Stretching the Season

Photo by Ryan Krueger

Stretching the Season

England, Mike
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Reasons to earn your turns this spring

If you’re a skier, April may indeed be the cruelest month—it’s when the ski areas close for the season. For many, this marks the last turns of the year—no more long days on the slopes, carving effortless arcs down the mountain. Gone is the lively chairlift banter and hard-charging, turn-till-it-burns bravado—April is time to grumble about global warming while summer-waxing skis for their off-season hibernation in the garage.

But there are others—the downhill diehards—who ignore resort closings and other arbitrary ski-calendar benchmarks, setting their own boundaries and following their own timelines. For them, the white season is far from over. Snow tires stay on cars, skis remain in roof racks, and torn bibs still get their weekly duct-tape tune-ups. From the Bridgers to the Beartooths, Montana’s entire alpine landscape is a playground. April simply requires an adjustment, a slight shift in modality—from ski passes to skins, purple wax to pink, and steaming nachos in the lodge to cold PB&J with your butt in a snowbank.

The shift is, at worst, a lateral one. For every turn lost, there’s a commensurate gain in lung capacity. Subtract the total vertical, but multiply the breathtaking vistas. Take away the comfortable amenities; throw in wildlife, solitude, physical fitness, and a much smaller price tag. Camaraderie continues unhindered: at the end of the day, shared exertion and unspoken appreciation of the experience often surpass the most jovial après-ski session in the lodge.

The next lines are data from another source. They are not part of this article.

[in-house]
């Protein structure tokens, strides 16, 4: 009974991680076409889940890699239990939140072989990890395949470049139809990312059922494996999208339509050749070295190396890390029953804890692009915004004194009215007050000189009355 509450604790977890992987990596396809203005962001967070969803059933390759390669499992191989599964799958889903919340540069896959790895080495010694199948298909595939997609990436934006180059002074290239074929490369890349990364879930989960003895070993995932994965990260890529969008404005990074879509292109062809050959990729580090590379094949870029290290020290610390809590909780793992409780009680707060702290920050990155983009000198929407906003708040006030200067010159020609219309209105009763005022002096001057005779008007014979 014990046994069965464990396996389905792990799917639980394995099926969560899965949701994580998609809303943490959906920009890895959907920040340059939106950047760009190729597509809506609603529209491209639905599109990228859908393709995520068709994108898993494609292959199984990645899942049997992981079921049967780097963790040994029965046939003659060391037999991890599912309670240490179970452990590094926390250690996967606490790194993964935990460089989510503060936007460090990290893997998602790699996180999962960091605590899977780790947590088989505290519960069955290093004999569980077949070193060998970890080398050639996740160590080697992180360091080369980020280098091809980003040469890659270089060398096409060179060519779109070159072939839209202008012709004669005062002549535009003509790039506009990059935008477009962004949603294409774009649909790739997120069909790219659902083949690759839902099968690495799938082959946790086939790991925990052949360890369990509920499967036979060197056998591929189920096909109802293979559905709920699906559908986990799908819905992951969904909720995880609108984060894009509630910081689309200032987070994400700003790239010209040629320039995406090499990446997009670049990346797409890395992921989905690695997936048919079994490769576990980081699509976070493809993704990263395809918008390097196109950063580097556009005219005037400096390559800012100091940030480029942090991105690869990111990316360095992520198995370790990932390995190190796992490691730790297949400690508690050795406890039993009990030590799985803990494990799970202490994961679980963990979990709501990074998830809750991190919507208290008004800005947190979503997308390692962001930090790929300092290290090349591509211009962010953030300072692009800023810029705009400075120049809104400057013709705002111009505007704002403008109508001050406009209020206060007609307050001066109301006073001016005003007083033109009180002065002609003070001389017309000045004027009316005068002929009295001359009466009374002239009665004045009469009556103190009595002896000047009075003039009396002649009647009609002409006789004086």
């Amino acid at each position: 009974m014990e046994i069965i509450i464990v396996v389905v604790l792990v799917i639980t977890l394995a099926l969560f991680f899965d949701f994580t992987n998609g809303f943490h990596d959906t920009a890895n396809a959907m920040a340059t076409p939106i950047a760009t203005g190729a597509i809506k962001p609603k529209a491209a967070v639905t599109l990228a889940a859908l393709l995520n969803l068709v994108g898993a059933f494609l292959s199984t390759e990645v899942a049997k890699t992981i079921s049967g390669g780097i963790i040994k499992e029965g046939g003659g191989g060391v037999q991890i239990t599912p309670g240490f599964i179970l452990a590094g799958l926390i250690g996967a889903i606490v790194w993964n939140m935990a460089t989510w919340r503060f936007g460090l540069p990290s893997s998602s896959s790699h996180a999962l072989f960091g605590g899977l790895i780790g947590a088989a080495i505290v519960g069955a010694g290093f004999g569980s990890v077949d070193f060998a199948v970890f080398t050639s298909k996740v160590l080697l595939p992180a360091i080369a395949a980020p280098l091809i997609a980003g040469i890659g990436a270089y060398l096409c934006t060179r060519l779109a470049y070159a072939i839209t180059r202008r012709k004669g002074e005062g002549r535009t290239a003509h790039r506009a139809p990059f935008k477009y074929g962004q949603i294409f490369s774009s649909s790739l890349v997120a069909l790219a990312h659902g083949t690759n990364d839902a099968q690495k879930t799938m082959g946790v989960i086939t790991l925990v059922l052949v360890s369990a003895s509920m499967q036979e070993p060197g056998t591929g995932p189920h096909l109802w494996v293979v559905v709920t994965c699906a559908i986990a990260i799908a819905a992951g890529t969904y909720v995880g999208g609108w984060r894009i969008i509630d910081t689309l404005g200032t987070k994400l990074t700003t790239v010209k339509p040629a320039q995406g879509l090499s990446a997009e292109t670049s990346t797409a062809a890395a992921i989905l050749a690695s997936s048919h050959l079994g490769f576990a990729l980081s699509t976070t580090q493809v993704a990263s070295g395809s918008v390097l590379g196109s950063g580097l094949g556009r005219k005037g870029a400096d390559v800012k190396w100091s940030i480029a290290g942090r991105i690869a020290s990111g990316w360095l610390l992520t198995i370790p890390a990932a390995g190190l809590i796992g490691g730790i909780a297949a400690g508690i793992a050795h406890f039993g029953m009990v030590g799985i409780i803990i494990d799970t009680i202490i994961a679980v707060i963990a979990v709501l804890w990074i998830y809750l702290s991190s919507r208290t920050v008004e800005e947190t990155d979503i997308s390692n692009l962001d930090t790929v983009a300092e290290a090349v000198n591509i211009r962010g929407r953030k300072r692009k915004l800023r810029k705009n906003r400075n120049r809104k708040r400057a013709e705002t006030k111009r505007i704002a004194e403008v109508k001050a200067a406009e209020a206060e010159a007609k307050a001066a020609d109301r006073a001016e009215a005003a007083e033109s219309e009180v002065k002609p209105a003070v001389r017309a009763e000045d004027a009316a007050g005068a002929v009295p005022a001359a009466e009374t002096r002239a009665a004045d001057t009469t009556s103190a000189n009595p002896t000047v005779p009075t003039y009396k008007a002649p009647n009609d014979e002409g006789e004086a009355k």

And then there are the more subtle virtues. Backcountry is the Zen of skiing; it’s good for the soul. As distractions disappear, our pragmatic minds recede and intuition engages. Instead of negotiating lift lines and bustling lodges, the backcountry skier moves placidly across empty snowfields, weaves through dense stands of lodgepole and Douglas fir, and zigzags up steep, pine-flecked spur ridges. The only sound is the rhythmic swish-swish of skins across snow. Eyes open to a new and interesting world: on a near-vertical rock face, pine saplings emerge from narrow cracks; a short-tailed weasel scurries across the trail; alpenglow bathes a distant ridgeline. One unhurried skin-slide after another, we silently contemplate the beauty and meaning of it all.

Later, as we reach the top of another snow-filled chute, blood coursing through our veins beneath sweat-soaked skin, we discover the value of patience. Two hours of skinning for a single run—but a blissful, incomparable run it will be. Clear now is the notion of relativity, of environmentally dependent value: every turn made here is worth ten at the resort. Every slope skied safely is cause for celebration, and one good run for the whole day is, more often than not, enough.

With every turn earned and every run appreciated, the pursuit becomes distilled to its essence. The individual turn—the foundation of all skiing—is no longer assimilated into the immeasurable collective. It is savored, measured, treasured. It’s as if we’re suddenly able to apprehend the source of it all.

So remember, April need not trigger a case of post-ski-season traumatic disorder. There are turns aplenty for those willing to put in the effort. Get a workout, commune with nature, discover the dharma of the Montana backcountry—and extend your ski season by a month or two. Earn your turns this spring; you’ll be glad you did.

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